The fish at Lake Diefenbaker appear to be in good supply, despite the lower water levels.
In spite of water levels being at concerningly low levels, the fishing at southern Saskatchewan's biggest body of water seems to be doing just fine.
Casey Rempel, owner-operator of Galloway Bay Outfitters, is a fishing guide on the lake, and has had what some might think is a surprisingly good year so far down on the water.
"Fishing has been average to good," revealed Rempel. "Possibly the lower water makes for fewer places for the fish to hide."
The lower water levels have made more rocks visible and therefore easier to spot a good fishing hole for those who don't already know the lake.
Though lower water levels tend to present more challenges than benefits for most.
"Everyone was a little nervous if you'd be able to launch your boat or not, but it turned out that we were able to launch the boat," Rempel. "The Marina is quite low but it is manageable. You have to just be cautious while leaving the bay until you find the river channel to head down the river or the lake."
Another challenge of low waters is that the Saskatchewan Landing Park hasn't been able to deploy its docks in the low water, making launching a boat more of a wet experience. Individuals with large boats like sail crafts or house boats may be especially challenged by the water level being low at the launch.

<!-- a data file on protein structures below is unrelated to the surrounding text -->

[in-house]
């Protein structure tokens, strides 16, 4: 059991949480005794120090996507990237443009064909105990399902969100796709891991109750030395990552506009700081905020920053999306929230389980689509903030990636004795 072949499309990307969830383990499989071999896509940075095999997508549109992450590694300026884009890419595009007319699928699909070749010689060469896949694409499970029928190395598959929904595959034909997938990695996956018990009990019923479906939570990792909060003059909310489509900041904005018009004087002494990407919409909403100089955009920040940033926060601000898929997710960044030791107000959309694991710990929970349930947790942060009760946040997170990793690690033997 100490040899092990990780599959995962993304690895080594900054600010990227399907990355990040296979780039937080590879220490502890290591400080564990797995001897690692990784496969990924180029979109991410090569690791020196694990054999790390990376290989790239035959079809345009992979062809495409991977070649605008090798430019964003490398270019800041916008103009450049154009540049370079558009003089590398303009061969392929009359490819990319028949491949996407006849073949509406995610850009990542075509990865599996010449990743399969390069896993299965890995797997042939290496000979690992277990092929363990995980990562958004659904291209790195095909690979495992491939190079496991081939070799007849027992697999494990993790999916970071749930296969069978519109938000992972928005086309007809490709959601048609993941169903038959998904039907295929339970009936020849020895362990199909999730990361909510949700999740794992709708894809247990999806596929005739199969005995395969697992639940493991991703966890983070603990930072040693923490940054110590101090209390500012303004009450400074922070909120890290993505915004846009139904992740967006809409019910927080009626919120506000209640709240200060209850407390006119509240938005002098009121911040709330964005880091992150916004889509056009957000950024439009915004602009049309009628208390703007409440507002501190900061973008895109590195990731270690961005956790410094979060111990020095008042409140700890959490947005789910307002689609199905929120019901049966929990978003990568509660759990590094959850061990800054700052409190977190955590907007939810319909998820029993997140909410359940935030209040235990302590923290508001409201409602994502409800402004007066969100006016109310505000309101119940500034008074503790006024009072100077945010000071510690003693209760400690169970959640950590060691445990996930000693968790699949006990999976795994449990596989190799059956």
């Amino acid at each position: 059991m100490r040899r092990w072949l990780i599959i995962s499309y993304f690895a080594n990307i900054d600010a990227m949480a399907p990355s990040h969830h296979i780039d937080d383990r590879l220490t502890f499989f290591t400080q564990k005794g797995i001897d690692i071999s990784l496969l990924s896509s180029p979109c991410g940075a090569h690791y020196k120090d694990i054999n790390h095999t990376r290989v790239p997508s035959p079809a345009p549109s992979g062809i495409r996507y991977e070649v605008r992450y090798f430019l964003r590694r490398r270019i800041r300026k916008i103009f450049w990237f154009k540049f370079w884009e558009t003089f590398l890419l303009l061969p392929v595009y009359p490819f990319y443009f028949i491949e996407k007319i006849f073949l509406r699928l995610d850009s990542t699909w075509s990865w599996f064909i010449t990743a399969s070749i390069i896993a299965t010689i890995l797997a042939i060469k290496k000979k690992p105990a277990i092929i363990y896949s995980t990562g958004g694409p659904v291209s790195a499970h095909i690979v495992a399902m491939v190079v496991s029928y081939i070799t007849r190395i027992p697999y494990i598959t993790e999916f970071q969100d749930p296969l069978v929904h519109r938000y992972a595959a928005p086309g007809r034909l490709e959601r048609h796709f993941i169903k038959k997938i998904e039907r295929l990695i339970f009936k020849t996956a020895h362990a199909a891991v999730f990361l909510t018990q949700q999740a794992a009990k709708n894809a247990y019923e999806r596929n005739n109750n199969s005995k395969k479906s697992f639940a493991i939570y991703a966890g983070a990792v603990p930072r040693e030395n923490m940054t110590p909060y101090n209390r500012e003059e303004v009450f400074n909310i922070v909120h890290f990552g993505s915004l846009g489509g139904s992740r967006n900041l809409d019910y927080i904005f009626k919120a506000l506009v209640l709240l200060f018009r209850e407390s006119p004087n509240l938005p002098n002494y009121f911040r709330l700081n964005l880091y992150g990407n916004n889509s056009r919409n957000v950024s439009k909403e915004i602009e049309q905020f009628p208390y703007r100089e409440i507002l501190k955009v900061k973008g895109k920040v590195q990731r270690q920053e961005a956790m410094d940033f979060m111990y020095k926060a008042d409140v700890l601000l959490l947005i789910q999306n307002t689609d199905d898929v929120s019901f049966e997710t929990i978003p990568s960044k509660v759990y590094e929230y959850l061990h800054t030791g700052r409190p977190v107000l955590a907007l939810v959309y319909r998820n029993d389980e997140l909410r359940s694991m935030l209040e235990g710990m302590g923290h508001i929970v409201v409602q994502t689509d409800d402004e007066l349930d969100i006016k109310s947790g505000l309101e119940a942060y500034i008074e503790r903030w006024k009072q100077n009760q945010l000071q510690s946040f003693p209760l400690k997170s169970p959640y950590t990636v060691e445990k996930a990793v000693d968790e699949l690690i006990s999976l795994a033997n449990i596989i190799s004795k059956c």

"Once you're out on the main lake, basically just staying in the middle of the lake," advised Rempel. "When leaving the Sask Landing Marina, you have to be cautious and know you'll be in about 3 feet of water."
Something that should help the low water levels is the spring runoff from the mountains that is due to arrive in a few weeks. Rempel though, thinks that it may be wise to manage expectations.
"I don't think it will return to where we've seen it before the last two years," Rempel wagered. "I think it might be similar to last summer, which would be a little lower than average through the summer."
When the runoff does arrive, it will bring with it the locked-up water that the mountains hold all winter in the form of snow and ice. When it comes, it usually brings a fair amount of debris, with things like logs and other natural refuse.
"You can expect some debris," warned Rempel. "You have to be cautious, especially on a windy day when you're driving down the river that you just keep your eye out for debris."
Rempel also acts as a hunting guide for waterfowl on Lake Diefenbaker. The low water has also presented challenges to him over the last few years in that line of work.
"Last fall with the low water levels we noticed that the geese weren't congregating in the shallow bays that are usually flooded," conferred Rempel. "Because the water was so level those bays were empty. So it did affect the waterfowl hunting side of my business as well."
It was while sharing this information, that Rempel caught a fish in the middle of the interview. Fishing is clearly going well down on the water.